A recent British survey commissioned by media regulator Ofcom found that 16% of toddlers aged 3-4 years old are already watching videos on TikTok.
In the 5-7-year-old group, a third are now TikTok users. That is despite the age restrictions on the app stating that users must be 13 or older. The same research found that enforcement of this age restriction is low, especially when parents create profiles for kids or hand over their phones for kids to watch.
In light of the continued growing use of this and other social media apps by kids and teens, research has begun to look more closely at what watching this kind of content may be doing to our brains.
According to a new report in The Wall Street Journal, a phenomenon being called “TikTok Brain” leads to shortened attention spans in kids and addictive behavior surrounding these apps.
The report is based, in part, on a study that looked specifically at the short-form content on TikTok delivered to users using a personalized algorithm on a landing page known by users as the “For You” page. The researchers looked at how watching these personalized videos, instead of general interest or videos at random, affected the brain through MRI imaging.
The MRI images of participants who watched this type of content were highly activated in the brain’s addiction centers, and some users struggled to control when to stop watching.
Researchers are concerned that this could lead to shortened attention spans in kids and difficulty participating in activities that require sustained attention, such as reading, math, or general problem-solving. Kids’ brains may become accustomed to the short videos and fast-changing content and may have difficulty with non-digital activities that move more slowly.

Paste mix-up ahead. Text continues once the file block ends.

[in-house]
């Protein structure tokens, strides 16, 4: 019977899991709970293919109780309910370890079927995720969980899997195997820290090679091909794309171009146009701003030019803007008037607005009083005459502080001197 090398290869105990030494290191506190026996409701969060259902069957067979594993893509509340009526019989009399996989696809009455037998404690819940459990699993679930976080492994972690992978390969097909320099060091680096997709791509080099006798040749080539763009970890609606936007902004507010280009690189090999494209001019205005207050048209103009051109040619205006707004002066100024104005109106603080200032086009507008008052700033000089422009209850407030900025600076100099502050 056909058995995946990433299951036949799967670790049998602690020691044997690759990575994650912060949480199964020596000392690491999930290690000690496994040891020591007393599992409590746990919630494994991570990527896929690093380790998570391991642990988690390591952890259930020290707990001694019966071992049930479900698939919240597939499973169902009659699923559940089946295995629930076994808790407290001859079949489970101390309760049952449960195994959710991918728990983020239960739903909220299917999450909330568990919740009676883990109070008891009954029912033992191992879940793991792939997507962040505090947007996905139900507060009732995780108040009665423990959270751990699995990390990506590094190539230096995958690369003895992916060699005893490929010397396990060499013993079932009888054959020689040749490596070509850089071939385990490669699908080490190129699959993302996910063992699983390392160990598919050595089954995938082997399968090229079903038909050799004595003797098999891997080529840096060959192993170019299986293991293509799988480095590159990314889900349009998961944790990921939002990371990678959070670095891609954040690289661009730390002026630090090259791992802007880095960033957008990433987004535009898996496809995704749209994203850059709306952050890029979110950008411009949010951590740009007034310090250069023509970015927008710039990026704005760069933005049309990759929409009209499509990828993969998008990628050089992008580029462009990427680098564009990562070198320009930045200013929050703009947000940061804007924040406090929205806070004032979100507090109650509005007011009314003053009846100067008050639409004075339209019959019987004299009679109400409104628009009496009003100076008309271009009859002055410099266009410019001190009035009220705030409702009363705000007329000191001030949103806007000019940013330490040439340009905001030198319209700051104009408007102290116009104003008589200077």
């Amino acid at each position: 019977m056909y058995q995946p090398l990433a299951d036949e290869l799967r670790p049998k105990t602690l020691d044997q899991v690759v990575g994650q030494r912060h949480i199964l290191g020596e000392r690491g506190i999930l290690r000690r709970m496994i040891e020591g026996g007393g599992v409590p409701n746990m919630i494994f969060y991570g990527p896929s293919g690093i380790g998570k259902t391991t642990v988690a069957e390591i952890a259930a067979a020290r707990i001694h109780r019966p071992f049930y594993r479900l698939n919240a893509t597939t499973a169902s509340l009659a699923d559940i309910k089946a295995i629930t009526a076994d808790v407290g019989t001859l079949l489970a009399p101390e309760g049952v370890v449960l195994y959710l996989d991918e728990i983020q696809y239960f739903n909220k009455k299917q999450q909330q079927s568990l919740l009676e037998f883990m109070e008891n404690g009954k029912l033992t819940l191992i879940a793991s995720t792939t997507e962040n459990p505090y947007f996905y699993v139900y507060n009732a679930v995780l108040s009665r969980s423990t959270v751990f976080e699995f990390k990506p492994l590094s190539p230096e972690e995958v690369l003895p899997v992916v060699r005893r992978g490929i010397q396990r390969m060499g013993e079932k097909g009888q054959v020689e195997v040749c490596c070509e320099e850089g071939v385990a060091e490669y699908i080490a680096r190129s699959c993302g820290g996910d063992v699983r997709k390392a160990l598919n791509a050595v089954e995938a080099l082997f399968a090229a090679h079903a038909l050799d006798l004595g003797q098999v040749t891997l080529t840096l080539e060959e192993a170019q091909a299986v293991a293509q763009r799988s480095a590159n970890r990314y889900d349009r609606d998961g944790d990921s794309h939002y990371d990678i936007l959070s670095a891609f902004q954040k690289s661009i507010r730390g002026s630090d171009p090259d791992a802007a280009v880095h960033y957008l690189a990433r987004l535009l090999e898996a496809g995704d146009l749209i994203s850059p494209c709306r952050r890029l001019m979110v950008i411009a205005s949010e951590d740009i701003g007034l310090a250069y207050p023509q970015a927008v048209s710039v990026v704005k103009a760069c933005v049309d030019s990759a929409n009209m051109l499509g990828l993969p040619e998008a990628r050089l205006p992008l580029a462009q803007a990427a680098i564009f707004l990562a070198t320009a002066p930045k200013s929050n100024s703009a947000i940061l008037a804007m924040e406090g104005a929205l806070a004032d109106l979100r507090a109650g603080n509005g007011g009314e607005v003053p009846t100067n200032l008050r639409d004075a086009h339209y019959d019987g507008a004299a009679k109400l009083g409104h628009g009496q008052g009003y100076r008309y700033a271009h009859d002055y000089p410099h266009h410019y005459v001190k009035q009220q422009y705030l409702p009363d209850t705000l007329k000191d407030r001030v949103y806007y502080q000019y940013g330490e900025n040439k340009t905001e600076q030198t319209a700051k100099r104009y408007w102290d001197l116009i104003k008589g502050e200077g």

While this is not the only app that could be leading to these problems, TikTok says it is working on ways to reduce excessive app time by potentially changing the algorithm.
More research will be needed to determine the long-term impacts of using these apps on kids, as these studies are only the beginning.
But we also know, from other previous studies, that excessive social media use may also be associated with mental health problems in teens.
So, what can parents do? Like everything, moderation is key. Altogether banning kids from participating in the digital world may not be realistic. And there are certainly positive aspects to social media, like the social connection it provides, the ability to learn and gather more information than ever before, and the positive content that can come from these platforms, to name a few.
If you want your kids to be able to focus and to ward off some of these potentially adverse effects, they will have to practice. Limiting screen time by setting certain boundaries and creating opportunities for exercise and playtime (especially outdoors) is a simple but effective strategy to help kids find the balance their brains need!